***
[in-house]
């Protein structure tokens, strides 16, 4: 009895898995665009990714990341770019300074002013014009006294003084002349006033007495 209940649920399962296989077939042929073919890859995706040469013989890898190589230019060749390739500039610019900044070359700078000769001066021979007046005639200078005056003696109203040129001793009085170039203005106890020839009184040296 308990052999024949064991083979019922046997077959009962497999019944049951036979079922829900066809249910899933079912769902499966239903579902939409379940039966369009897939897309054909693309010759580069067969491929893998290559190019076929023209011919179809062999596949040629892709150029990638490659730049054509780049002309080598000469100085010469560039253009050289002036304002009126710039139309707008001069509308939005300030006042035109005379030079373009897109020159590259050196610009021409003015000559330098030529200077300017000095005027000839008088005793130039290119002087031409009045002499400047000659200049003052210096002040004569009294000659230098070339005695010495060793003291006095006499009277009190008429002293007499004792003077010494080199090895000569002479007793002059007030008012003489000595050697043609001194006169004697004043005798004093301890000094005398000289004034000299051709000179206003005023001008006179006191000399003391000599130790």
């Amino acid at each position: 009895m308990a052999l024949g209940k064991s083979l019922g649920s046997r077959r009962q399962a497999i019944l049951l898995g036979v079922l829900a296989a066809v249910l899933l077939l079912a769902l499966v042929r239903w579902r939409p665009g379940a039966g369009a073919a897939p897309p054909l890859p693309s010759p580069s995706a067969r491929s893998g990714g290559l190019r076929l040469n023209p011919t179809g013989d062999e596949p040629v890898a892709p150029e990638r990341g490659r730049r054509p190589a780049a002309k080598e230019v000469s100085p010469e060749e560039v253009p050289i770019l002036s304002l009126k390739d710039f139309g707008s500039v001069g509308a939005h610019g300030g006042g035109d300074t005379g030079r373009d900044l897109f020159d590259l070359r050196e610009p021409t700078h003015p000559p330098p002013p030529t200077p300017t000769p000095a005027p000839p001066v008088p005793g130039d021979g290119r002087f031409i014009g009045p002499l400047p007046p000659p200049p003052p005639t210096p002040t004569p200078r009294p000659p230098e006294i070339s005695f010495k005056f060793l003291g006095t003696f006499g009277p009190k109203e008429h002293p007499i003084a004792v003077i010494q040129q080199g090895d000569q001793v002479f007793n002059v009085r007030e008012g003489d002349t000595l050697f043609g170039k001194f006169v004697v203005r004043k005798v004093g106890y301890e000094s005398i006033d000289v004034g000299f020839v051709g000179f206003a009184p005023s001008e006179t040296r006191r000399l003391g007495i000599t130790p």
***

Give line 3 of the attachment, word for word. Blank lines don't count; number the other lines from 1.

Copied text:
């Amino acid at each position: 009895m308990a052999l024949g209940k064991s083979l019922g649920s046997r077959r009962q399962a497999i019944l049951l898995g036979v079922l829900a296989a066809v249910l899933l077939l079912a769902l499966v042929r239903w579902r939409p665009g379940a039966g369009a073919a897939p897309p054909l890859p693309s010759p580069s995706a067969r491929s893998g990714g290559l190019r076929l040469n023209p011919t179809g013989d062999e596949p040629v890898a892709p150029e990638r990341g490659r730049r054509p190589a780049a002309k080598e230019v000469s100085p010469e060749e560039v253009p050289i770019l002036s304002l009126k390739d710039f139309g707008s500039v001069g509308a939005h610019g300030g006042g035109d300074t005379g030079r373009d900044l897109f020159d590259l070359r050196e610009p021409t700078h003015p000559p330098p002013p030529t200077p300017t000769p000095a005027p000839p001066v008088p005793g130039d021979g290119r002087f031409i014009g009045p002499l400047p007046p000659p200049p003052p005639t210096p002040t004569p200078r009294p000659p230098e006294i070339s005695f010495k005056f060793l003291g006095t003696f006499g009277p009190k109203e008429h002293p007499i003084a004792v003077i010494q040129q080199g090895d000569q001793v002479f007793n002059v009085r007030e008012g003489d002349t000595l050697f043609g170039k001194f006169v004697v203005r004043k005798v004093g106890y301890e000094s005398i006033d000289v004034g000299f020839v051709g000179f206003a009184p005023s001008e006179t040296r006191r000399l003391g007495i000599t130790p």